Seeing the first grainy, white on black silhouette of my baby's face was a defining moment in my life. It helped my mind's eye paint a picture of my little boy's face and my future as a mom. But old school ultrasound photos like mine are nothing compared to new technologies helping parents envision their babies months before they'll actually meet them.

A new DNA-driven app called BABYGlimpse lets parents use at-home saliva collection kits to explore their child's possible genetic characteristics.

When the results come back, parents can 'see' their baby through DNA and data, rather than through an ultrasound machine. My ultrasound photos couldn't tell me that my son has brown hair, but BABYGlimpse could have told me it was a possibility.

Along with telling parents about probable hair and eye colors, the app provides an ancestry report as well as a report on wellness-related conditions.

There's also a bunch of interesting fun predictions to be found within parental DNA, like your baby's probable grip strength, sleep behaviors (it would have been nice to have a heads up on that!) as well as sunlight sensitivity and whether or not they'll like the flavor of cilantro (seriously).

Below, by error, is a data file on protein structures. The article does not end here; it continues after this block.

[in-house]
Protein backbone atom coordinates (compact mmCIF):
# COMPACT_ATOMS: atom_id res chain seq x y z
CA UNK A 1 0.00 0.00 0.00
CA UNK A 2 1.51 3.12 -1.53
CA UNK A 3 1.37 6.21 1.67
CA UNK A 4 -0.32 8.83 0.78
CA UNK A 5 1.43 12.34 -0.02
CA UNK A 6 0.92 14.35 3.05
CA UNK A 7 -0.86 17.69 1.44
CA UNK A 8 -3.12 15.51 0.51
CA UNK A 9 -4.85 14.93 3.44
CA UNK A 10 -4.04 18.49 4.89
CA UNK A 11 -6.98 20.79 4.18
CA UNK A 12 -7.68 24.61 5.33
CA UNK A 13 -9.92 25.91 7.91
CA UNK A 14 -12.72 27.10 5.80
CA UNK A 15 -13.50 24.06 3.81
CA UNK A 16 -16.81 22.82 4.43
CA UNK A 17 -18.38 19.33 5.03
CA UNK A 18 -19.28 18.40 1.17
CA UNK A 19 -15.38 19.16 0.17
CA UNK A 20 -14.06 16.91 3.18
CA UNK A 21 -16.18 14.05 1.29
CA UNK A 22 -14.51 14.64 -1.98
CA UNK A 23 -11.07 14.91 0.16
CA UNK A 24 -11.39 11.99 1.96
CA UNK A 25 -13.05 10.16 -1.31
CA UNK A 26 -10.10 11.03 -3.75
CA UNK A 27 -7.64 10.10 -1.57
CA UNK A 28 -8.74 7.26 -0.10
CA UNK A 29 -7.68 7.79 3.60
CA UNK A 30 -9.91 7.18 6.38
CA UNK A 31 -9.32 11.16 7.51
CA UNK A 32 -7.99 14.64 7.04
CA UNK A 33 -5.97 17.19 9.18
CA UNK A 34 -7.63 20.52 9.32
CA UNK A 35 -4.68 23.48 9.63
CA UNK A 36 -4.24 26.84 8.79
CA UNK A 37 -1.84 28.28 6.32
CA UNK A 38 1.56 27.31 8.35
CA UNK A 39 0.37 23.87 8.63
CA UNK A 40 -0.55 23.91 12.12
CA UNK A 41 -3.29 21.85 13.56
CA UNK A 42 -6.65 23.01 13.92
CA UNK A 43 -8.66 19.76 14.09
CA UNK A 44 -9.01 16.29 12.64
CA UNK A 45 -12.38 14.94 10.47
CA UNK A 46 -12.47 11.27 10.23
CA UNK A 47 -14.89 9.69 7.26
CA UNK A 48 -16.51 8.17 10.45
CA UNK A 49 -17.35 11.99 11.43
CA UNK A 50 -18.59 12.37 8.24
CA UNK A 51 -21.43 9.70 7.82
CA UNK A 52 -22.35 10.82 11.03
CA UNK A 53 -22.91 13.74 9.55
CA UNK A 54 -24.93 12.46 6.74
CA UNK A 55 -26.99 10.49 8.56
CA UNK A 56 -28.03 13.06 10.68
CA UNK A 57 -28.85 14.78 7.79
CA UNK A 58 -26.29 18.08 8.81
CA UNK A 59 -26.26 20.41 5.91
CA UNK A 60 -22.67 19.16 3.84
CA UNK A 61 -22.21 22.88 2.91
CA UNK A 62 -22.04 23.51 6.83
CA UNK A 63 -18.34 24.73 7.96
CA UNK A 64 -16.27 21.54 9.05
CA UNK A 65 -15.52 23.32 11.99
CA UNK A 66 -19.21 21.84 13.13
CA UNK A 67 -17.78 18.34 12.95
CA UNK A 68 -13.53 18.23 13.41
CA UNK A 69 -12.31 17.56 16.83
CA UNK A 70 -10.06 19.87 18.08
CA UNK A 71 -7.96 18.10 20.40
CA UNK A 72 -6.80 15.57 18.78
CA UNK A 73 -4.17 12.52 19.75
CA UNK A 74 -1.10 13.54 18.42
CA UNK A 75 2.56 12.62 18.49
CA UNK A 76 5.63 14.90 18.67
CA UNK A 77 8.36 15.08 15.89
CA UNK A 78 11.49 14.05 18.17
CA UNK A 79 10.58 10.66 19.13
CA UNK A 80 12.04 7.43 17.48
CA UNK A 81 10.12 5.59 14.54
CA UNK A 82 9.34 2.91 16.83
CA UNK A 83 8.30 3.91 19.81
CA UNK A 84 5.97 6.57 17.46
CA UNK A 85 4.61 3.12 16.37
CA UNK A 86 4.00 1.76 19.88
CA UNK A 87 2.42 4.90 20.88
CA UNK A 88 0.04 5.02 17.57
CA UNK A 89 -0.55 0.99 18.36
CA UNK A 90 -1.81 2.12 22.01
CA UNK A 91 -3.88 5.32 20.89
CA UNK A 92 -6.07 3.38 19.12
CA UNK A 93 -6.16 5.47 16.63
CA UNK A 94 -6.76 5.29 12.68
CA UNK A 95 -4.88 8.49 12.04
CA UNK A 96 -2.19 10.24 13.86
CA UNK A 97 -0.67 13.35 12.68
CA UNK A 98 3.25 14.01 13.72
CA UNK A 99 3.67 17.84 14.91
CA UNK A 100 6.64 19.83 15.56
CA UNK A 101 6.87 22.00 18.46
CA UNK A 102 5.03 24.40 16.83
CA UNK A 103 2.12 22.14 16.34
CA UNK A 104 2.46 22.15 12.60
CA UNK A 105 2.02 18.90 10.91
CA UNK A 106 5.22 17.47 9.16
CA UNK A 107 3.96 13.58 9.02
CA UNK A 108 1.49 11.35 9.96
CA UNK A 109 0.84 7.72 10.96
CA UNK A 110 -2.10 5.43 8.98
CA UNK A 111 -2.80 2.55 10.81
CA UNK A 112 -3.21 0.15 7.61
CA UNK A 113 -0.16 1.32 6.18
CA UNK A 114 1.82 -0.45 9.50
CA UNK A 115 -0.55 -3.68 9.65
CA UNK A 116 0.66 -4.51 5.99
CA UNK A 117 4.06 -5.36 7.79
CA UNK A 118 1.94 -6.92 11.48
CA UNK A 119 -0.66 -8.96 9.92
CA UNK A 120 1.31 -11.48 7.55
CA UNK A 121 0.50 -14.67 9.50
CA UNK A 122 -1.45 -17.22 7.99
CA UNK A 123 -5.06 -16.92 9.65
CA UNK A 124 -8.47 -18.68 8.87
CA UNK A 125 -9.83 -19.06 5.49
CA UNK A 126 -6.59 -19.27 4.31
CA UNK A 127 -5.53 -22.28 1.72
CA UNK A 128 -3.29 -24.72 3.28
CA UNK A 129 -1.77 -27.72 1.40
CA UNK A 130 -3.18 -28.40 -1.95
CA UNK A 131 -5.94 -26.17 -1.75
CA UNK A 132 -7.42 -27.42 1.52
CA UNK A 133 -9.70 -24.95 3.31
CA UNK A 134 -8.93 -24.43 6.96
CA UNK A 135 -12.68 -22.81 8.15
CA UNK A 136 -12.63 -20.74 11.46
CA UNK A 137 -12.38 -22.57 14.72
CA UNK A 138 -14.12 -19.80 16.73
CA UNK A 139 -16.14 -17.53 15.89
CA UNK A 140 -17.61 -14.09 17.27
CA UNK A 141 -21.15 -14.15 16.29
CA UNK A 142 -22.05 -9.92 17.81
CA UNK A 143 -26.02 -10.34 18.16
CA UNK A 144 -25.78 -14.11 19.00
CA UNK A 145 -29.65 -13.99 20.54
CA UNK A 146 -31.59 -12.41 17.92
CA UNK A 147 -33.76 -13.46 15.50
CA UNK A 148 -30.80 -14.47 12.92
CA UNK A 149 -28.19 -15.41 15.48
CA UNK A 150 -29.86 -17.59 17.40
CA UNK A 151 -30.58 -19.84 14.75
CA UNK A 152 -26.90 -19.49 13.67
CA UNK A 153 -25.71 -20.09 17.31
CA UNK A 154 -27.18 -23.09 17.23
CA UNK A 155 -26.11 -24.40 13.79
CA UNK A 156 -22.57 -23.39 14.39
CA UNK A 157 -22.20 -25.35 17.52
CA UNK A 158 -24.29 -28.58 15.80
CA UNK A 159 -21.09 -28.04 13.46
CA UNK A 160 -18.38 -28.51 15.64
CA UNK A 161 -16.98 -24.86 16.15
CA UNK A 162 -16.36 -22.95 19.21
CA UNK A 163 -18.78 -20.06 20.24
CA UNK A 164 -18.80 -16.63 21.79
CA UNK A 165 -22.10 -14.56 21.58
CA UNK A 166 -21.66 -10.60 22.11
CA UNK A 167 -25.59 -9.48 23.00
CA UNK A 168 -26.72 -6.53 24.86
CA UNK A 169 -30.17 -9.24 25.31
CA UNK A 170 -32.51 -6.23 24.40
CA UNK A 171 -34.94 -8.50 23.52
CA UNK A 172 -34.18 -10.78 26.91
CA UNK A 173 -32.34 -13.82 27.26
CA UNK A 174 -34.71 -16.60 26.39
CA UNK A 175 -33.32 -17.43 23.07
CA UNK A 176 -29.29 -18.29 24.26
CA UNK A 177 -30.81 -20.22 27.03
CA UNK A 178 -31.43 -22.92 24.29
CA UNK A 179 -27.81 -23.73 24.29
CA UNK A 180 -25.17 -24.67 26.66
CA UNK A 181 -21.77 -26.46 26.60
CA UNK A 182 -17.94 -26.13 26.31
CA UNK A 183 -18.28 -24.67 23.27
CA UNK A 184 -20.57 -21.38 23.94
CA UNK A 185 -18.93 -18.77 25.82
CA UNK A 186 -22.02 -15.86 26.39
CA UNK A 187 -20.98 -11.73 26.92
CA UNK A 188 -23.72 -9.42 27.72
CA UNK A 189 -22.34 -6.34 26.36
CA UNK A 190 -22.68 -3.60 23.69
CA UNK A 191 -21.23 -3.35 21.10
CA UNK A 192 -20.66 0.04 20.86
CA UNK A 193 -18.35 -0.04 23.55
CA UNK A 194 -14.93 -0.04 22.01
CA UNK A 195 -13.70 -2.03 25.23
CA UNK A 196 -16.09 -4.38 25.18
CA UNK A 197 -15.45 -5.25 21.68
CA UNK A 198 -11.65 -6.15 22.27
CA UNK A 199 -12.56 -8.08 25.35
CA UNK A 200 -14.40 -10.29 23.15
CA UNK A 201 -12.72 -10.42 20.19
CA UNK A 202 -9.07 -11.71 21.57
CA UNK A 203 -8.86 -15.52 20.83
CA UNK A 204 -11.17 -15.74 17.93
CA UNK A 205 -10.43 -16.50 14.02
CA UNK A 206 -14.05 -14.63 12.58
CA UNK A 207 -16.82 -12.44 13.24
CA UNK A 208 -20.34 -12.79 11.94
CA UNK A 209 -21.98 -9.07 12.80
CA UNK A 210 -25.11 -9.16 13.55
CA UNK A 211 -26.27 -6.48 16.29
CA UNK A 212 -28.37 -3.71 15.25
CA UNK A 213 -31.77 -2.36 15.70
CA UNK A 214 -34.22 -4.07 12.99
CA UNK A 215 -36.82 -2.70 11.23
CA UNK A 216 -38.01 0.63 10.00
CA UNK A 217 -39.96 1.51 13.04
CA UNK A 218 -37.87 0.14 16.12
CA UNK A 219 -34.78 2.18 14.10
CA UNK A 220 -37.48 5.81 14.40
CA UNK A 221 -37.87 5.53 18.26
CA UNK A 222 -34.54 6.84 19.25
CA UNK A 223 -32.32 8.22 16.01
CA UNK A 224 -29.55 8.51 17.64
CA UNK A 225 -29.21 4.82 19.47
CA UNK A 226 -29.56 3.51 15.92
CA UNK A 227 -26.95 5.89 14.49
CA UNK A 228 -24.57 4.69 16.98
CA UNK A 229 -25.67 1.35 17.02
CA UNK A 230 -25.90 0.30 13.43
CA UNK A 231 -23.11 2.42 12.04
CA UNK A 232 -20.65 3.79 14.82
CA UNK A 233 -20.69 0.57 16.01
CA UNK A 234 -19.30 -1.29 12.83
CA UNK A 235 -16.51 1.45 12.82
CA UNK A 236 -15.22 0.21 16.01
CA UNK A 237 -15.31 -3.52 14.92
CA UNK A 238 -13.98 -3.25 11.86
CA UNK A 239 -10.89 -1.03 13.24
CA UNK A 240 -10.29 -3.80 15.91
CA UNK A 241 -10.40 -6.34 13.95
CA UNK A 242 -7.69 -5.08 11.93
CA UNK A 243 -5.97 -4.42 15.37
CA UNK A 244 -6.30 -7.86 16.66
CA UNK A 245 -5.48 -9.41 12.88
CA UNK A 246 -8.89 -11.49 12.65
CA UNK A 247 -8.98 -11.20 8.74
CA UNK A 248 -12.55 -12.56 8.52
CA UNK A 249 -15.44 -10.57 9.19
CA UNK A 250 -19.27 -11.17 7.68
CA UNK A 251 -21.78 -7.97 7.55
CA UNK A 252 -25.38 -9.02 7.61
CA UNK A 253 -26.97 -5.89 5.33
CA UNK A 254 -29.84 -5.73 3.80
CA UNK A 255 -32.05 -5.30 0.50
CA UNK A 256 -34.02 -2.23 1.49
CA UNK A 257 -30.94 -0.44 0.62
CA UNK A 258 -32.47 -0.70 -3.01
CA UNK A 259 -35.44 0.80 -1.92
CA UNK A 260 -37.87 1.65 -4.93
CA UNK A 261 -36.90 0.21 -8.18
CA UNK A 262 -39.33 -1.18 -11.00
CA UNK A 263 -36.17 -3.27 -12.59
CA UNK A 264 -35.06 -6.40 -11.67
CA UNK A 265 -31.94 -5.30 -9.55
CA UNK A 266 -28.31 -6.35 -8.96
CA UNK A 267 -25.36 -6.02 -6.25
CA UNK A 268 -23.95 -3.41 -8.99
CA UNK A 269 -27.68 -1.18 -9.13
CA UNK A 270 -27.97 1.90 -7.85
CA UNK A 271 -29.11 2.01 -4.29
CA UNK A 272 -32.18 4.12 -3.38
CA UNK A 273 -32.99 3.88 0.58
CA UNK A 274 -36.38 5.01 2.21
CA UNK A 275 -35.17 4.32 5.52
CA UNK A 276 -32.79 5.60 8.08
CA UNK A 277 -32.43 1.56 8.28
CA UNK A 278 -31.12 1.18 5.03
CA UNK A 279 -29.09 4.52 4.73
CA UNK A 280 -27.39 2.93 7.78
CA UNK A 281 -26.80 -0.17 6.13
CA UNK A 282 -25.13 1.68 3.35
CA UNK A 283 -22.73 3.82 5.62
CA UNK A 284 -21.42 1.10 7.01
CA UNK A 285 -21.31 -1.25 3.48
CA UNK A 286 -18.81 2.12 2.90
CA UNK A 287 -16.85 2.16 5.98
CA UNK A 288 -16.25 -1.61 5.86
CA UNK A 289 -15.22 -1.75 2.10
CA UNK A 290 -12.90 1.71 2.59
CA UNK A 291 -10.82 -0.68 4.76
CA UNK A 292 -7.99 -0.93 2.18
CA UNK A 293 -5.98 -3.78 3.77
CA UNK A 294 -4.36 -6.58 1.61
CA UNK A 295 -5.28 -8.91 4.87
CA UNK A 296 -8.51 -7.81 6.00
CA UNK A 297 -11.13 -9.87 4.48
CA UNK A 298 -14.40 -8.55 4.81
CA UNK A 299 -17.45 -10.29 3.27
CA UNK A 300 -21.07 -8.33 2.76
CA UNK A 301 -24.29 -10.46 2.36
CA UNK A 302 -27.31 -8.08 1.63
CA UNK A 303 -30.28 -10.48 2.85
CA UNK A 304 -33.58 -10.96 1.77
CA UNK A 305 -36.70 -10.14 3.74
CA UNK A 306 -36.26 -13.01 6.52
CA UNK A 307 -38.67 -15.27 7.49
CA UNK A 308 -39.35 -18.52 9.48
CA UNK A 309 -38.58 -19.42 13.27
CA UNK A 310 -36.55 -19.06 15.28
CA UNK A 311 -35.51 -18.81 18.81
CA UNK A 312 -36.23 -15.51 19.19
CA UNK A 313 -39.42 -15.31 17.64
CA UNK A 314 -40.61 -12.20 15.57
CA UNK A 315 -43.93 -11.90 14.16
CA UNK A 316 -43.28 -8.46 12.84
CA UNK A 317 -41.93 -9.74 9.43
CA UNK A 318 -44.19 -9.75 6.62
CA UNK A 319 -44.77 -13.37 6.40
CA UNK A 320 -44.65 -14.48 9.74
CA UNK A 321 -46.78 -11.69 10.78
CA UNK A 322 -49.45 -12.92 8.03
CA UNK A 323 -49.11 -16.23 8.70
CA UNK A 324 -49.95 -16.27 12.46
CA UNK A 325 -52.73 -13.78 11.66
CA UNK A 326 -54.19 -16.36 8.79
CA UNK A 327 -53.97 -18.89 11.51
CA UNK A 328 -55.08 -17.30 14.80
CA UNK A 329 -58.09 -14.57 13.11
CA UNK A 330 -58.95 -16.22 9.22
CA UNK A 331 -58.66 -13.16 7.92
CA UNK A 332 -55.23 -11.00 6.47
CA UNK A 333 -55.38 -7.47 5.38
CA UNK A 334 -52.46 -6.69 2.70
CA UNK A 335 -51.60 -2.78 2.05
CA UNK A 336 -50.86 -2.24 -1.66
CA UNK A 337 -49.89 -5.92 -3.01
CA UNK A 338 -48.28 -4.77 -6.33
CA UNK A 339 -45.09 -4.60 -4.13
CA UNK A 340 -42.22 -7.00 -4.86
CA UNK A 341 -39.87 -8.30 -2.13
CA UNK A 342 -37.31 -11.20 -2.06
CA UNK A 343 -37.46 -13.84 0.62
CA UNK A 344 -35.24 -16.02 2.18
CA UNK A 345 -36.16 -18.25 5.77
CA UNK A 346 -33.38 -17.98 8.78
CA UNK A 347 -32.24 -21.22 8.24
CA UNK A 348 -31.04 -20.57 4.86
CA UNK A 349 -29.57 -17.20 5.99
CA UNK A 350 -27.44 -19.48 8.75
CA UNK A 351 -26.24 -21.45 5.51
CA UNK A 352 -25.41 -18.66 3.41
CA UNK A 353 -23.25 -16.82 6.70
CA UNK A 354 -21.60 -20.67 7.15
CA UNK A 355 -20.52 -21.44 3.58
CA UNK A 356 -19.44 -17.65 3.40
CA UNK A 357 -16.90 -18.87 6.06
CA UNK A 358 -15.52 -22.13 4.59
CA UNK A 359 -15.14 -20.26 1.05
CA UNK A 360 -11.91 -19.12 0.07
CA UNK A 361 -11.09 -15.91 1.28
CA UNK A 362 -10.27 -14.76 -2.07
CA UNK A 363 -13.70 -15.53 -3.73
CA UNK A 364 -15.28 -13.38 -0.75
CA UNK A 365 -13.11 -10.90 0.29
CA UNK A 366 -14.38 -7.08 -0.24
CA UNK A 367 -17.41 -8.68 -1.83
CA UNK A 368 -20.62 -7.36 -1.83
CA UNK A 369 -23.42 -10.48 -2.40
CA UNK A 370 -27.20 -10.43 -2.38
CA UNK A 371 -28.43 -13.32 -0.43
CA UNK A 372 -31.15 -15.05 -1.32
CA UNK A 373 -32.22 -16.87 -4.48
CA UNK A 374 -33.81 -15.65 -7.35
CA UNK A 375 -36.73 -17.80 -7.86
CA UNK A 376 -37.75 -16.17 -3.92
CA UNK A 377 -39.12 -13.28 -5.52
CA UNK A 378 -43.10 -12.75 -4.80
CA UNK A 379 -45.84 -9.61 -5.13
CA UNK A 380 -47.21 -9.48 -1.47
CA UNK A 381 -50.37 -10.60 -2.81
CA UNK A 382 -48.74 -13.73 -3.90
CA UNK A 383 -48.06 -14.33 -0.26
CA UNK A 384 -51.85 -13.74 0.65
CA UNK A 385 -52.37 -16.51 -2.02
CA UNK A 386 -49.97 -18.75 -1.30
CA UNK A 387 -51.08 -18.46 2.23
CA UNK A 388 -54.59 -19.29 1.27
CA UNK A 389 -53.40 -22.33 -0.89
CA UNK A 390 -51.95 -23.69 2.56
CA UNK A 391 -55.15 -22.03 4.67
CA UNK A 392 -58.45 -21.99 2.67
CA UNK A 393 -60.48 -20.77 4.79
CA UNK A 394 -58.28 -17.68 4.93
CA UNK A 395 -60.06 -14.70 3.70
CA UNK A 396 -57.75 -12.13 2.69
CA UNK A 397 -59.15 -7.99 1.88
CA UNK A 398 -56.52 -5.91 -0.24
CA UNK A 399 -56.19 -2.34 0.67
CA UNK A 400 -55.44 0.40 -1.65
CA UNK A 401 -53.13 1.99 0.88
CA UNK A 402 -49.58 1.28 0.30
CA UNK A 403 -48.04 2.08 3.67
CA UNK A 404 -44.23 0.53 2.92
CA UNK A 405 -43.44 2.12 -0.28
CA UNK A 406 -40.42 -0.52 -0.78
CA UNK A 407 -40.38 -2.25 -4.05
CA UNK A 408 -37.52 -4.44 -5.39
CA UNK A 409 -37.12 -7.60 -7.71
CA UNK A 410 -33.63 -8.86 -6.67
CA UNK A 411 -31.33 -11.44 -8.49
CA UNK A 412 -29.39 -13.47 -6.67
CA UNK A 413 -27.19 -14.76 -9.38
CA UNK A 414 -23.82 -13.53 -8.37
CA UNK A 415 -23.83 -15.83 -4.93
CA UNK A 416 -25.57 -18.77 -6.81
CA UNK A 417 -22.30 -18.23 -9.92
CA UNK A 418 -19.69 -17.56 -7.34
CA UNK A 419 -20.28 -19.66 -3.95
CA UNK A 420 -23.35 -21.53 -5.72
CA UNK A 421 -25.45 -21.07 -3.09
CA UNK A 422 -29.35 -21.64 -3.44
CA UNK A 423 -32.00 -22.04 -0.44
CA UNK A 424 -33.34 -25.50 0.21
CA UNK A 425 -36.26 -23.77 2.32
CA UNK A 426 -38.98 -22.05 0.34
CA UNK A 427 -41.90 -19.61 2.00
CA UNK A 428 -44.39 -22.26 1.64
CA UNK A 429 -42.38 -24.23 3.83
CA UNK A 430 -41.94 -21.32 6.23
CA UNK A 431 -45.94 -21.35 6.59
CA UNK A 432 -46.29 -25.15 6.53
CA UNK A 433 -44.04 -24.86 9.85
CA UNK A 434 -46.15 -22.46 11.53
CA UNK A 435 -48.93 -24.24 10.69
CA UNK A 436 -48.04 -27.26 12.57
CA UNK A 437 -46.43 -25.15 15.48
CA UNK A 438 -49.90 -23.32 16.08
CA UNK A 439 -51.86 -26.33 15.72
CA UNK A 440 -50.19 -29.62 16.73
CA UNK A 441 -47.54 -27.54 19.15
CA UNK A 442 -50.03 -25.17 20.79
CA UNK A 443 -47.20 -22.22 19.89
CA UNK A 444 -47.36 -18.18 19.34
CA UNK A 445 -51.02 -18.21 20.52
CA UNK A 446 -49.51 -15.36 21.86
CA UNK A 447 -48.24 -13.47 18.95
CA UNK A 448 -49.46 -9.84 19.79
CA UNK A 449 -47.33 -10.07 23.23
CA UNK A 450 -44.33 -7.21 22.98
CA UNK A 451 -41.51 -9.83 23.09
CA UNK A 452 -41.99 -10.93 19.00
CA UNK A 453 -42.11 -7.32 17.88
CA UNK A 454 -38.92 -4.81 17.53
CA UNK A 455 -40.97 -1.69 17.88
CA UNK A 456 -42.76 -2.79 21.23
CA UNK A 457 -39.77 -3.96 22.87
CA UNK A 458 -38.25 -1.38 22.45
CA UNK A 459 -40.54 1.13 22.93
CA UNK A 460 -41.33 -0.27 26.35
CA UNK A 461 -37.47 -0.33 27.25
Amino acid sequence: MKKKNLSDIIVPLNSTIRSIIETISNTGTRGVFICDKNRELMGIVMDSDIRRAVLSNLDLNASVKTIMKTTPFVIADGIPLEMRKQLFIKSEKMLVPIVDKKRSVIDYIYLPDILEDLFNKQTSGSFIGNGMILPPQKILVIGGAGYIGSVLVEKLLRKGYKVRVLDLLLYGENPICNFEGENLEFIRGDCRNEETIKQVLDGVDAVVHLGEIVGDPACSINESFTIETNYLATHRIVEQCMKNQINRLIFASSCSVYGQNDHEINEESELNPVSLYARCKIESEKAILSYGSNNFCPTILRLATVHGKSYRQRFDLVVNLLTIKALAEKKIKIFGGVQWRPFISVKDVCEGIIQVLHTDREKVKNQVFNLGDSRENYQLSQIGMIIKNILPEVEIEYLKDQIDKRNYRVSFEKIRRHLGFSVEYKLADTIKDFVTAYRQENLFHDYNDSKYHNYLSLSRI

It's important to note that this is not a medical test— just something fun for expecting parents to do, and can give parents a peek into what their future son or daughter might look or be like.

“We built BABYGlimpse as an inspiring and optimistic way for two people to understand their own genetics, and what they might pass on to their offspring," says Chris Glode, CEO of HumanCode. "Our vision is that you and your partner could have a very fun conversation, saying, 'Oh, they're going to be great athletes,' for example," Glode explains. "It's mostly for fun and entertainment purposes. We have tried very hard to make sure that you won't get results that will cause you to make family and parenting decisions."

Of course pulling back the curtain on our DNA secrets comes at a price. The kit sells for about $199 USD.

The price is comparable to a lot of 3D and 4D keepsake ultrasound services, which the FDA discourages if they're being done solely for non-medical purposes.

For couples who want to know everything possible about their future baby, a saliva sample may be a little less invasive (and give you a more colorful “picture") than the old school methods. And while it won't give expecting parents an exact idea of who their baby will be, it may be fun to explore the possibilities.